USS Cinchona (AN-12) Areas With Asbestos Exposure

The USS Cinchona (AN-12/YN-7), an Aloe-class net laying ship that was assigned to serve the U.S. Navy during World War II, was launched 2 July 1941 by Commercial Iron Works, Portland, Oregon; sponsored by Mrs. W. Casey; outfitted by Puget Sound Navy Yard; and placed in service 15 August 1941, with Lieutenant H. H. Breed, USNR, in charge. The ship was awarded two battle stars for service during World War II. The first was for its performance during the assault on Pearl Harbor by Japanese aircraft, and the second was for its hazardous operations in the Mariana Islands. A significant proportion of the roughly 25 million surviving veterans of the United States Armed Forces were regularly exposed to asbestos, and many of them served aboard U.S. Naval warships. Due to the fact that the majority of asbestos-containing materials on board are used as bulkhead/deck/pipe insulation, the most frequent locations for this material are the accommodation (or living area), boiler room, engine room, navigation room, and weapons and ammunition storage room. Consequently, everyone onboard was likely exposed to toxic asbestos fibers.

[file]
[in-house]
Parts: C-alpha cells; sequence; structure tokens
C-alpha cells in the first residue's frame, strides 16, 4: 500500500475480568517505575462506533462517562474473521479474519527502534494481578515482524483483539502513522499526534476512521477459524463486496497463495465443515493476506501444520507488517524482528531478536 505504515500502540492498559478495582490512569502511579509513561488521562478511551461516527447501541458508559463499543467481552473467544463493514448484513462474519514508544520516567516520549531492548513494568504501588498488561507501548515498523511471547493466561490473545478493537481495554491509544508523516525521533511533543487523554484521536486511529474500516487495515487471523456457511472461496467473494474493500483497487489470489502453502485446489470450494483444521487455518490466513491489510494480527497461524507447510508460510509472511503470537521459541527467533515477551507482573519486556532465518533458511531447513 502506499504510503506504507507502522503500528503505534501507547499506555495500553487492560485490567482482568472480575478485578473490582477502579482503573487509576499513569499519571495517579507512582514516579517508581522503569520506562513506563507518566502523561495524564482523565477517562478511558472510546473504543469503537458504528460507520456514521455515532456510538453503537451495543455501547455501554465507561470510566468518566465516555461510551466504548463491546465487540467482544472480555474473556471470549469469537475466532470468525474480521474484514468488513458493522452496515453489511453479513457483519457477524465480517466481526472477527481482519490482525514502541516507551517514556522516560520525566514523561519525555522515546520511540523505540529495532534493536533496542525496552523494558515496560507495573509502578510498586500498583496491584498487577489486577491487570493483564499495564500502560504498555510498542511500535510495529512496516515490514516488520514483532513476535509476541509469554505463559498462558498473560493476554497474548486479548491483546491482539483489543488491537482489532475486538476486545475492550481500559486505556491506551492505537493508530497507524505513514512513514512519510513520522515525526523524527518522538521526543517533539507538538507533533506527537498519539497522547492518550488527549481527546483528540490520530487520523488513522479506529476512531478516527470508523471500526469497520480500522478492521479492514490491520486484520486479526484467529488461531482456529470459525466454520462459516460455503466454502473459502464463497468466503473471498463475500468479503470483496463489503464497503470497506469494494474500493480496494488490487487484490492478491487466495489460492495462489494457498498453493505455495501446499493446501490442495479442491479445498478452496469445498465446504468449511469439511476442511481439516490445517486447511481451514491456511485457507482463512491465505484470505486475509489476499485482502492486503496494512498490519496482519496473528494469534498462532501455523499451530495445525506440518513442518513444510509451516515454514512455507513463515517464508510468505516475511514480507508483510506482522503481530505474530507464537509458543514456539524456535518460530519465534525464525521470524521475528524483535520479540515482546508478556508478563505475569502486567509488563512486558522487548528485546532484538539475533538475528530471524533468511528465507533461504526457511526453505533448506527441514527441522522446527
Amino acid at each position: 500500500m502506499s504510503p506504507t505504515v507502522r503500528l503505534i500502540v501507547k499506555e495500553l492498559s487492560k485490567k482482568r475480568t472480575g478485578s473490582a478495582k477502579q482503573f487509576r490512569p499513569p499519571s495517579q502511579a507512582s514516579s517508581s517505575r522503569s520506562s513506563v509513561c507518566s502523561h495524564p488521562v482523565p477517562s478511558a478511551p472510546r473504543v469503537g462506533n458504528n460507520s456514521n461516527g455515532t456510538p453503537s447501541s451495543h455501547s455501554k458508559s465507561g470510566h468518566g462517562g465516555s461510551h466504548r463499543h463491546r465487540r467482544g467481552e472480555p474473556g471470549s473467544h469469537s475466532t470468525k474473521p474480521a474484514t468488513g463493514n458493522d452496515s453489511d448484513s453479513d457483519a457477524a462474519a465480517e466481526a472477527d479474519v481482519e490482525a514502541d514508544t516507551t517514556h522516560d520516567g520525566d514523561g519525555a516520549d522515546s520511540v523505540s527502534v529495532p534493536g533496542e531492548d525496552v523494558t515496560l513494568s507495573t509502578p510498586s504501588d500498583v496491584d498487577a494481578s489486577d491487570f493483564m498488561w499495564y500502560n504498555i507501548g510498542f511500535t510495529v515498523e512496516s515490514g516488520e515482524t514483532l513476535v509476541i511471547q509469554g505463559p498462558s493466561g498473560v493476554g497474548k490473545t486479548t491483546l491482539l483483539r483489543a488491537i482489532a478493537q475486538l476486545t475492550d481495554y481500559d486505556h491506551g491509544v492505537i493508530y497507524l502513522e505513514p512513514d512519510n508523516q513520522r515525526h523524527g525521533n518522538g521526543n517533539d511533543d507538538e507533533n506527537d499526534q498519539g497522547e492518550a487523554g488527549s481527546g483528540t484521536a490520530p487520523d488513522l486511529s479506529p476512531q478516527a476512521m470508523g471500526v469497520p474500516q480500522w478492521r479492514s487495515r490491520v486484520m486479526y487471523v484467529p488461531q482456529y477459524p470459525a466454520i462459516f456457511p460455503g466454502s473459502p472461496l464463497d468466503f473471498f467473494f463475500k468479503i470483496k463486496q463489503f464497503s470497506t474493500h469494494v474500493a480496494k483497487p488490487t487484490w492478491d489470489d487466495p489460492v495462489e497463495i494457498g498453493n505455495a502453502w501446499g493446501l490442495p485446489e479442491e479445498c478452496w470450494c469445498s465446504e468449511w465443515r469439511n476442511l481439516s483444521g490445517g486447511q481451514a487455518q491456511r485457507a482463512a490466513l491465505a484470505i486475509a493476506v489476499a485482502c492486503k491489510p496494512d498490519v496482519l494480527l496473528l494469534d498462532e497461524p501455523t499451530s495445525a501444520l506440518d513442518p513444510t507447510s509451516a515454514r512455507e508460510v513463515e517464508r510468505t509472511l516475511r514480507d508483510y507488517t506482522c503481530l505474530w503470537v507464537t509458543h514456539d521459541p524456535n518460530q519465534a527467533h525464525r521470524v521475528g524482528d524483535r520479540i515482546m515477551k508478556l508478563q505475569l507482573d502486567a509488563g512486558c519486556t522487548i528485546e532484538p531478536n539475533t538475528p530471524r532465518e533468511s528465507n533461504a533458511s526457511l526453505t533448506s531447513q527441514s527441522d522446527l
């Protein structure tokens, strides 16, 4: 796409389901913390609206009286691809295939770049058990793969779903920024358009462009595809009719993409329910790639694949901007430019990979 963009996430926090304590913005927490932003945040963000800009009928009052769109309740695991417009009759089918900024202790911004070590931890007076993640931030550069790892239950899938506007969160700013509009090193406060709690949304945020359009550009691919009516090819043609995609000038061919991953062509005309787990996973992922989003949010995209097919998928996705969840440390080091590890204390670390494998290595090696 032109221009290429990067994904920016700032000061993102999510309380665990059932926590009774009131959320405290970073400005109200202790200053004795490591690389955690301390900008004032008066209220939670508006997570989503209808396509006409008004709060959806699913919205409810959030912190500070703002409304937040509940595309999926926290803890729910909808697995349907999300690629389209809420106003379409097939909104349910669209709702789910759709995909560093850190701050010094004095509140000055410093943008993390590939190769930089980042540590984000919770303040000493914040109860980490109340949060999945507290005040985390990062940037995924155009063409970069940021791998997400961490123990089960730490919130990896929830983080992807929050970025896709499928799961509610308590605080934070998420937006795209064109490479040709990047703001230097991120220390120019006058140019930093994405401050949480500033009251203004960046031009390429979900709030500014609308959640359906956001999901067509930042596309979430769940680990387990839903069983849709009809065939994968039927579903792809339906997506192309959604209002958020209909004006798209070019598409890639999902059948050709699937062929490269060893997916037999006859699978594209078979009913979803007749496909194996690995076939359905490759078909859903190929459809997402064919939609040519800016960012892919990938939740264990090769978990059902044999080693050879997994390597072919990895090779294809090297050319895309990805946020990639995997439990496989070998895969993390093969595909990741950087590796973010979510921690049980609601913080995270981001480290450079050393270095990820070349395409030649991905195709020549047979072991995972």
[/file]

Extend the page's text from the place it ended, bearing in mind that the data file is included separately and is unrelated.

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Shipmates on USS Cinchona (AN-12)

galles eugene joseph

henry white bloomer jr.